Today, many employees no longer aspire to doggedly climb the vertical career ladder to secure a job. Instead, they prefer to branch out, pick up transferable skills, and work toward wide-ranging (but still related) experiences to build up their value. According to global professional services firm Deloitte’s 2021 Global Mobility Trends Report, having the skills to be professionally mobile can ultimately lead to success (both for you and your company). In other words, what matters more than job-hopping is having the skills to succeed in the next job, and the next.
Regardless of which life stage you are in, you can build your career mobility by being proactive and creating opportunities. Consider the following milestones as a guide:
In your 20s
Determine your passion
Think of your 20s as the decade when you discover what fulfils you. The cliché is true: to succeed at anything, you have to find your passion. This is why, at job interviews, employers usually ask, “What are you passionate about?” They want to know how to keep you motivated if you get the job.
There are several ways to find this out for yourself:
- Take note of which work tasks you find most enjoyable or easiest to do.
- Think about what your strengths are. Recall past employee assessments you’ve gone through; how did your supervisor describe your performance?
- Imagine a scenario where you are not working in your current industry. What do you see yourself doing instead?
Understanding what fuels you is not a one-day task. It may take weeks or even years, so be patient. Once you figure it out, begin shaping your career decisions around this passion.
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Expand your network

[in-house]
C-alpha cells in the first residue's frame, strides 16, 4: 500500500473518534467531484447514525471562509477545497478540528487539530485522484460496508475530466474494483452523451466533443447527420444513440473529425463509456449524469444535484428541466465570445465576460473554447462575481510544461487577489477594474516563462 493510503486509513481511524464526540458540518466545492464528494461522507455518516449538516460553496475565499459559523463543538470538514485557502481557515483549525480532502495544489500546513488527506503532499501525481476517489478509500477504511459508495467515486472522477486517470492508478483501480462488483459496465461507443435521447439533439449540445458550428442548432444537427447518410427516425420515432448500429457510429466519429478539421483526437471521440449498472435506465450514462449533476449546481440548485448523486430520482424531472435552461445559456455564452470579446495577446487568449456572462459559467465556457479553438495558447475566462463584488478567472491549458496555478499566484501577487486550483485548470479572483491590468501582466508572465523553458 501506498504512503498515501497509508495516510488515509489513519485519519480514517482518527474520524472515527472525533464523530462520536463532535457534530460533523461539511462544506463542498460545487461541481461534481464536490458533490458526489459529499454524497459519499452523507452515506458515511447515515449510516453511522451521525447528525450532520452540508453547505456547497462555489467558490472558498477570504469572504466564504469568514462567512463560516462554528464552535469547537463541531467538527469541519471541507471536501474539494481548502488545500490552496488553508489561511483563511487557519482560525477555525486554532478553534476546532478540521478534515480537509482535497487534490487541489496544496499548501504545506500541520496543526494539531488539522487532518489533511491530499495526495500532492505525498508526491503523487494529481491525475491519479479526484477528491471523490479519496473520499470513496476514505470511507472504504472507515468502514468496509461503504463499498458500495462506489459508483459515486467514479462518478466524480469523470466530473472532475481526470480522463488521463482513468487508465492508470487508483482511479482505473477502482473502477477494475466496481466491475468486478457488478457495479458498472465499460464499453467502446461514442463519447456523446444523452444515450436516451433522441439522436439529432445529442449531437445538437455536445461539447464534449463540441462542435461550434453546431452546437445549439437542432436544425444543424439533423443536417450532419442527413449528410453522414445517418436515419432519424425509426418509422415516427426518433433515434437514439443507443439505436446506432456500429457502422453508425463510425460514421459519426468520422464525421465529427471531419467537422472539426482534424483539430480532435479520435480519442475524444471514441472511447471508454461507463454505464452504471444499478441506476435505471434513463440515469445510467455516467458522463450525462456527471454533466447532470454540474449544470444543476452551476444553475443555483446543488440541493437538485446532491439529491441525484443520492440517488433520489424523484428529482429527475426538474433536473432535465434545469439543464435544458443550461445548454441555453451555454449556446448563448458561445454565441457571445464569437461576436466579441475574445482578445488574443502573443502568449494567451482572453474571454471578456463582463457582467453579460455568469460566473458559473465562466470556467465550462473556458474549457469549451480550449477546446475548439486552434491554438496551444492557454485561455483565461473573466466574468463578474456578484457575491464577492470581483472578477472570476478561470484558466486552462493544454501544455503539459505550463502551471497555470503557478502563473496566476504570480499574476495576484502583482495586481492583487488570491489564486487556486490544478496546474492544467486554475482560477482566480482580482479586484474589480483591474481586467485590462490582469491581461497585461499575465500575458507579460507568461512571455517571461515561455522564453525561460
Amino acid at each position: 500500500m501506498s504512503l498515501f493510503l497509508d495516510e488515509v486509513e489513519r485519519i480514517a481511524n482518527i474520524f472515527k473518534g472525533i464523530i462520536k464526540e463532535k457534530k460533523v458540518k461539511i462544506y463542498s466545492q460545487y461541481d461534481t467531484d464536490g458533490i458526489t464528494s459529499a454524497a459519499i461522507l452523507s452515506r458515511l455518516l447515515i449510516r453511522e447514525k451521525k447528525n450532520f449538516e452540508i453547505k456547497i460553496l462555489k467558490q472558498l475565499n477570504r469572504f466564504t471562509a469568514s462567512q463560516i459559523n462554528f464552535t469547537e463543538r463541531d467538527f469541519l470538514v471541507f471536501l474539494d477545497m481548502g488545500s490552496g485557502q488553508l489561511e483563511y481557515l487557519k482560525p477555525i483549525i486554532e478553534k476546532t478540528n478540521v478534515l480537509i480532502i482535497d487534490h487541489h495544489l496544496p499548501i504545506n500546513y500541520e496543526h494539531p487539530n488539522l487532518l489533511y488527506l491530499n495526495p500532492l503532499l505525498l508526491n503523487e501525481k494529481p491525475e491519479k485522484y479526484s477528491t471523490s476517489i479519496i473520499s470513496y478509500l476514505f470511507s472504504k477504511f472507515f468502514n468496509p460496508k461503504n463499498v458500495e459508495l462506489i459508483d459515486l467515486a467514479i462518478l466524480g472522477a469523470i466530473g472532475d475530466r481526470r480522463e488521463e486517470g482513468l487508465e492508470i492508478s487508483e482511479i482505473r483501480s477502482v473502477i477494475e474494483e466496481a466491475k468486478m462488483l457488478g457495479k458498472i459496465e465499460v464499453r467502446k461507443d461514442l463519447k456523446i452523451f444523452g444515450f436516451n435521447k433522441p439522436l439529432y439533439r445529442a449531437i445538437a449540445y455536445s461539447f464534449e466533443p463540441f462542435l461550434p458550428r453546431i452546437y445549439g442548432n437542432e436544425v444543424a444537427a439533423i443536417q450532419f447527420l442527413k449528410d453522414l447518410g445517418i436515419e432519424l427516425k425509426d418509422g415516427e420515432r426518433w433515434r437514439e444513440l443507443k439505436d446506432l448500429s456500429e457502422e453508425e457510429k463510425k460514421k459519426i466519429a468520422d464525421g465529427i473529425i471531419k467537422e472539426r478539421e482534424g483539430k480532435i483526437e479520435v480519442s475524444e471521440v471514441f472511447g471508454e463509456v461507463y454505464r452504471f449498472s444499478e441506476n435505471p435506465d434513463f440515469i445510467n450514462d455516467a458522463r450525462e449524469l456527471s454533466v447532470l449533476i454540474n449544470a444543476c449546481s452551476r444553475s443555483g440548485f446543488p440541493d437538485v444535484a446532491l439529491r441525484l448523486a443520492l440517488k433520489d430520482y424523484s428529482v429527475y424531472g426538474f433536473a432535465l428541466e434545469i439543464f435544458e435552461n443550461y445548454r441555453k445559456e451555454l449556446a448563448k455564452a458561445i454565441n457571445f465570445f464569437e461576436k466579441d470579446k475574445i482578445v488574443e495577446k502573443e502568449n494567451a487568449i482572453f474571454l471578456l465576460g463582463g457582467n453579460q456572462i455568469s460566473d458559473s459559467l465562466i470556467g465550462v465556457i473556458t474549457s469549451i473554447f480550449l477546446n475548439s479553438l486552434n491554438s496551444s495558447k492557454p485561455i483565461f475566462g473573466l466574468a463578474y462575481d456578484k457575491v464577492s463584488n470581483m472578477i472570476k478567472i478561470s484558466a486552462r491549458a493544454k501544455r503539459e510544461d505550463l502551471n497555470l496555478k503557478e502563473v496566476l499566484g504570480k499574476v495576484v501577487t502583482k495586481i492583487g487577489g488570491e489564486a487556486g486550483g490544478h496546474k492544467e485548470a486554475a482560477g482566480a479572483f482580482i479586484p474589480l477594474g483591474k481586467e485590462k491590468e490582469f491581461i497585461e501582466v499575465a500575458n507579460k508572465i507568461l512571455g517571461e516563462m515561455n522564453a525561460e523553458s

Use this period in your life to make connections and grow your network. As you become more familiar with your industry, reach out to experts from whom you can learn. Follow them on social media.
Take the time to attend courses or webinars, especially those conducted by the industry experts you follow. People who likely share your interests will be attending those same talks and taking up the same courses. Use the opportunity to grow your professional circle.
You could start by looking into the following organisations for like-minded individuals:
- For the business community: Trade Associations & Chambers
- For the arts community: National Arts Council Singapore
- For IT professionals: Singapore Computer Society
In your 30s
Adopt a growth mindset
In this next decade, you must avoid stagnation. Keep learning, be open to change, welcome constructive criticism, and constantly push yourself.
One way to be sure you continuously flourish is to upskill. Determine which skills you need to increase your value across industries. There are numerous programmes in Singapore that can help you with this task:
- SkillsFuture Work-Study Programmes offer diploma and post-graduate degrees from both Institutes of Higher Learning (IHLs) and accredited private providers.
- Coursemology gives you soft skills training in a wide range of programmes, from leadership skills to customer service skills.
- British Council Singapore organises full-day workshops to enhance your interpersonal communication skills.
- To improve your strategic thinking and people management skills, NTUC Learning Hub offers a slew of courses for soft skills training.